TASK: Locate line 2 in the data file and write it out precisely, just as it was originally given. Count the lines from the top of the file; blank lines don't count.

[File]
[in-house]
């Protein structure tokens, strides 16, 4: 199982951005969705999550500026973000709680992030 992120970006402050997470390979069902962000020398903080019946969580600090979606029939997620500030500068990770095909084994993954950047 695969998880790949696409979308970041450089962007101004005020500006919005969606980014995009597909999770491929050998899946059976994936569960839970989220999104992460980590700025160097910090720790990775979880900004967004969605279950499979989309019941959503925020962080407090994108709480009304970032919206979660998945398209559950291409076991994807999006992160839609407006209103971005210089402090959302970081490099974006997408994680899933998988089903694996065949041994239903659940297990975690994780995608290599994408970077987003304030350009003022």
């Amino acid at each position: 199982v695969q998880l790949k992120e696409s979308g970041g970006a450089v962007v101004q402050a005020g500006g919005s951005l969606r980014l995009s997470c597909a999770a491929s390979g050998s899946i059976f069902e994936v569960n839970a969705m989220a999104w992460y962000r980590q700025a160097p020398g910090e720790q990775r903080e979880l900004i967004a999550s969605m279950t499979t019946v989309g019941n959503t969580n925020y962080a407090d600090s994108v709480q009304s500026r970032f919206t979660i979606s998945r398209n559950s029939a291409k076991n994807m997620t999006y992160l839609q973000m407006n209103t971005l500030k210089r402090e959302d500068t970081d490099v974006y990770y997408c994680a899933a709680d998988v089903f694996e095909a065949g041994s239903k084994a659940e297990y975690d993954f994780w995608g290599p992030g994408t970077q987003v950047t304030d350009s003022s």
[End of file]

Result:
């Protein structure tokens, strides 16, 4: 199982951005969705999550500026973000709680992030 992120970006402050997470390979069902962000020398903080019946969580600090979606029939997620500030500068990770095909084994993954950047 695969998880790949696409979308970041450089962007101004005020500006919005969606980014995009597909999770491929050998899946059976994936569960839970989220999104992460980590700025160097910090720790990775979880900004967004969605279950499979989309019941959503925020962080407090994108709480009304970032919206979660998945398209559950291409076991994807999006992160839609407006209103971005210089402090959302970081490099974006997408994680899933998988089903694996065949041994239903659940297990975690994780995608290599994408970077987003304030350009003022």